“For a year,” Pullman says, explaining his commitment to “The Healing Wars,” “I just want to do bang bang bang theater stuff.” The “bangs” apparently mean no film disruptions, his keen interest in “American Ultra” notwithstanding.

With Lerman’s cast, is he a fish out of water? Sensible brown shoes among bouncing bare feet?

“I went to school in the 1970s, and there was a lot of physical theater in those days,” Pullman says, citing the influence of avant-gurus like Polish theater experimentalist Jerzy Grotowski. Still, he allows, “I didn’t want to feel like I was straining to dance.”

The project is like family for him, since he has closely watched such Lerman works as the 2010 “The Matter of Origins” (which contemplated physics via dance) that his wife has been in. Still, Pullman seems boggled by the process, by the fact that “things that came out of gestures that I did.”

“It’s so wild,” he says. “That pointing thing” — the crouch and slow lunge with Tamara – “came out of an exercise. I looked back, and all these people are doing this [crappy] thing that I did. Liz made a dance of it.”

He name-drops two idiosyncratic heavyweights he’s worked with: David Lynch (“Lost Highway”) and Mel Brooks (“Spaceballs”). “She’s in that order,” Pullman vows of her originality.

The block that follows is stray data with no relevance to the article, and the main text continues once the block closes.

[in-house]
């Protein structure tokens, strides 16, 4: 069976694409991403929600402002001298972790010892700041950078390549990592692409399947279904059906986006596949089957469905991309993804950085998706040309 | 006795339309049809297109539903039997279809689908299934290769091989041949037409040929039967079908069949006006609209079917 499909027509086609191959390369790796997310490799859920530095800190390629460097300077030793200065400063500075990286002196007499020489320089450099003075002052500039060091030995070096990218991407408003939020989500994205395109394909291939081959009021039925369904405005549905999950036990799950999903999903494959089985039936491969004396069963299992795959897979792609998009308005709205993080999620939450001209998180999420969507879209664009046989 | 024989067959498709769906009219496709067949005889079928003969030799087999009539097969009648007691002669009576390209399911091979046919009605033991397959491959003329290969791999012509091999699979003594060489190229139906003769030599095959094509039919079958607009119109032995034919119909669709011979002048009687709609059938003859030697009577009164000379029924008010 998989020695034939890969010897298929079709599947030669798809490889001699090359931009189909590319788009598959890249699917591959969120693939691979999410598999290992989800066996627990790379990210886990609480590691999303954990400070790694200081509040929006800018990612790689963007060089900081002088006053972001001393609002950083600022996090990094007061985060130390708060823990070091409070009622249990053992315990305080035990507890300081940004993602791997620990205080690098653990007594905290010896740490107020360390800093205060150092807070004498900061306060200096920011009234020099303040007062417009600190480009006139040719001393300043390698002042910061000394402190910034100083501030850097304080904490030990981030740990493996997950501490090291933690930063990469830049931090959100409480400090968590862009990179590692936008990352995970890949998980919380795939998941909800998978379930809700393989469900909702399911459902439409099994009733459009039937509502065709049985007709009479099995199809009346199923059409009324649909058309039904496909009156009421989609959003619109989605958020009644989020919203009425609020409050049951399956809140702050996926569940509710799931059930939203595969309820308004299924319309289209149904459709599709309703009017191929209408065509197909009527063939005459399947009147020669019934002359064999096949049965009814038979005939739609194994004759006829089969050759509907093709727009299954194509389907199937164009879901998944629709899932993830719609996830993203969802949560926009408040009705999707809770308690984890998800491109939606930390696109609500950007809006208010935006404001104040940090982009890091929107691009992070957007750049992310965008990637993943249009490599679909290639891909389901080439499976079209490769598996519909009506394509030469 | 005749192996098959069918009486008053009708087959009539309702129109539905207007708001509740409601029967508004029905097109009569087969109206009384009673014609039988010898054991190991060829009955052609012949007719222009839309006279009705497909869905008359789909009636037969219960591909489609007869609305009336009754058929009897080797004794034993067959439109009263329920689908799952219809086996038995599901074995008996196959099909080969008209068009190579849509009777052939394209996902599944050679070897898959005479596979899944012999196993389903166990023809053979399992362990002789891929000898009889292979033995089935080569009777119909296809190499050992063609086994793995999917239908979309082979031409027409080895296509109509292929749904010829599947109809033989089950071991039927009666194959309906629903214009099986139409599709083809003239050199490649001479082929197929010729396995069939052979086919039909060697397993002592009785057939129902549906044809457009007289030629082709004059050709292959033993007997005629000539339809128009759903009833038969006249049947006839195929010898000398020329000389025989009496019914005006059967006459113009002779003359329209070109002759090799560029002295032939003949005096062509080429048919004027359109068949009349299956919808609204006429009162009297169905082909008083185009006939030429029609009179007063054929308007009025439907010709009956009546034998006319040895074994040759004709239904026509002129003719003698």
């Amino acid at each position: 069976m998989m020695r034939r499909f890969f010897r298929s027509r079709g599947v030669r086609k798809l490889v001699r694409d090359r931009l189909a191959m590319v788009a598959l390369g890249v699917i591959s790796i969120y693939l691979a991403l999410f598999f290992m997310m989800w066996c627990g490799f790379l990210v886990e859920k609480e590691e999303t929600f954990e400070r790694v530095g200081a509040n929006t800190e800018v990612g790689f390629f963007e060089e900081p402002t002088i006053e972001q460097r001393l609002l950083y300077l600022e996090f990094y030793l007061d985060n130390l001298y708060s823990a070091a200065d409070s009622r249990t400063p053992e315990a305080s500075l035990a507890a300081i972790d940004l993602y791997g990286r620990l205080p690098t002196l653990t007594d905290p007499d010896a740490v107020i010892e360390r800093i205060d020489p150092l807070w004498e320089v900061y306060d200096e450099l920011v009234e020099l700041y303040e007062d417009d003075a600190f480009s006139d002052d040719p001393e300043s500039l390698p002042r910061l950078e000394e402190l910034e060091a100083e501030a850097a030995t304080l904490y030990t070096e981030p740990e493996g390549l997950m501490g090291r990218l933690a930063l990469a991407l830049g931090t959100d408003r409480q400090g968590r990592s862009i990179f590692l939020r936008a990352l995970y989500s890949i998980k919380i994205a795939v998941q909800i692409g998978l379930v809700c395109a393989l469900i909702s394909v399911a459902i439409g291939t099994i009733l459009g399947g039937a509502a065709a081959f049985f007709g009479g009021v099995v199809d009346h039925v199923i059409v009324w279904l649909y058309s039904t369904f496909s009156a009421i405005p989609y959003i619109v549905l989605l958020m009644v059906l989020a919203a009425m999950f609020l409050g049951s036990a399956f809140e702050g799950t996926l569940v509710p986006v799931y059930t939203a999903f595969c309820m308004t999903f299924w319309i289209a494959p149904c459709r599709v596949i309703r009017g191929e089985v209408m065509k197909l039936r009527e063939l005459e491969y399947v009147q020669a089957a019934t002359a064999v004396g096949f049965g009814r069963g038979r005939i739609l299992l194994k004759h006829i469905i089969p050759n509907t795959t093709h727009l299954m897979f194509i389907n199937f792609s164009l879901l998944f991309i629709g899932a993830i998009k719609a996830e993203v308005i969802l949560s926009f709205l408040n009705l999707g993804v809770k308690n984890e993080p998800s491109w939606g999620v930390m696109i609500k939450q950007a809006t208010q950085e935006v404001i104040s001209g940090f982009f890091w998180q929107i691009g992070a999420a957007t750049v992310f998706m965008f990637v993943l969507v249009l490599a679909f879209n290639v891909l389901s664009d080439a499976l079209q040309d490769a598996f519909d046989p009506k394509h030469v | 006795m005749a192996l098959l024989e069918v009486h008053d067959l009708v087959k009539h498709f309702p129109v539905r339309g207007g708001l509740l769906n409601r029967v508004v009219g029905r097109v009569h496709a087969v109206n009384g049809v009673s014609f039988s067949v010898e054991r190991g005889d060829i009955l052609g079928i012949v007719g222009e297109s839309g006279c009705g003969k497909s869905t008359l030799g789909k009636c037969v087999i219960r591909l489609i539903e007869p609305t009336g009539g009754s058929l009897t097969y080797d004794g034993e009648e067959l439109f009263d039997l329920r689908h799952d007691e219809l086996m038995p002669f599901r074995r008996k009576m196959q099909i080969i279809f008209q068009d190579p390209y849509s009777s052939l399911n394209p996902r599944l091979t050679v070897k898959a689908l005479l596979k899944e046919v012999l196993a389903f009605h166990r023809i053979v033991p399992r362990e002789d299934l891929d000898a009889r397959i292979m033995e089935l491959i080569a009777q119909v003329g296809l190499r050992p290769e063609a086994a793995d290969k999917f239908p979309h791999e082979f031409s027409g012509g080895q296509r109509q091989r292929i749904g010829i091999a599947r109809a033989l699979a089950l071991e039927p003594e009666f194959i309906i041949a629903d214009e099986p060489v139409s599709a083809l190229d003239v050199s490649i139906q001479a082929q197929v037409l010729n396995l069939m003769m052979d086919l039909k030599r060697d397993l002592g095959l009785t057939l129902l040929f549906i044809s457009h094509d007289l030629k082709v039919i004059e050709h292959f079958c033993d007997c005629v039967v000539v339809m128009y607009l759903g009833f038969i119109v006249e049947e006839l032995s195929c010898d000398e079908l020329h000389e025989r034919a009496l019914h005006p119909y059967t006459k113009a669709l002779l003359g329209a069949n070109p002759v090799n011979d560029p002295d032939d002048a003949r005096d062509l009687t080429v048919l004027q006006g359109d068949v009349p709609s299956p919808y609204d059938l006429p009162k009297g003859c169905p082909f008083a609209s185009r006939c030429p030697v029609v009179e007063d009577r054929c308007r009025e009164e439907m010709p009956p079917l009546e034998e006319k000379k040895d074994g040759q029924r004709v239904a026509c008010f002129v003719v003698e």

During World War II, Pullman’s father was a physician on a destroyer in the South Pacific. “It was that generation where you didn’t know a lot about it until the last 10 years of his life,” the actor says. His dad carried a sidearm; it’s the kind of experience that the ensemble has grafted onto the show during the long gestation process.

Very early, Lerman was tipped off to read “Shook Over Hell: Post-Traumatic Stress, Vietnam, and the Civil War,” by Eric T. Dean Jr., among other works.

“I would bring books to rehearsal, lay them out on a table, and say, ‘Take something home,’ ” Lerman says.

Meantime, the ensemble was free to bring information and angles of their own. According to Pullman, “Liz’s whole thing is not about hierarchy.”

Even the choreography credit, at least in the early press material, reads “developed by Lerman and [Keith] Thompson in collaboration with the performers.” Yet Lerman is the decider, as she clarifies in a way that may be useful as the theater world swoons through a new vogue for “devised” work. Succinctly put: “Everyone is contributing. It is not a collective.”

Lerman and the group listened to the many veterans they encountered while developing the piece, and during the rehearsal, “The Healing Wars” marches through an interpretation of today’s disturbing rise in military suicides. Performance, Lerman believes, grants artists “permission to take the floor” while giving audiences “permission to stare.” With an issue like the aftermath of combat, that may be a balm.

That raises the question of whether art itself can heal — and if so, who in this case needs healing? Lerman suggests that it’s not only the wounded, but also the societies that send them into harm’s way.

A wary veteran wasn’t sure he wanted to watch the piece. He asked, “Will anybody be healed?” Lerman replied that if he meant would injured people be made completely better, no.

But in terms of all of us learning how to live with what has happened? Hopefully, she told him, yes.

The Healing Wars Conceived and directed by Liz Lerman. Through June 29 at Arena Stage, 1101 Sixth St. SW. Tickets $119, subject to change. Call 202-488-3300 or visit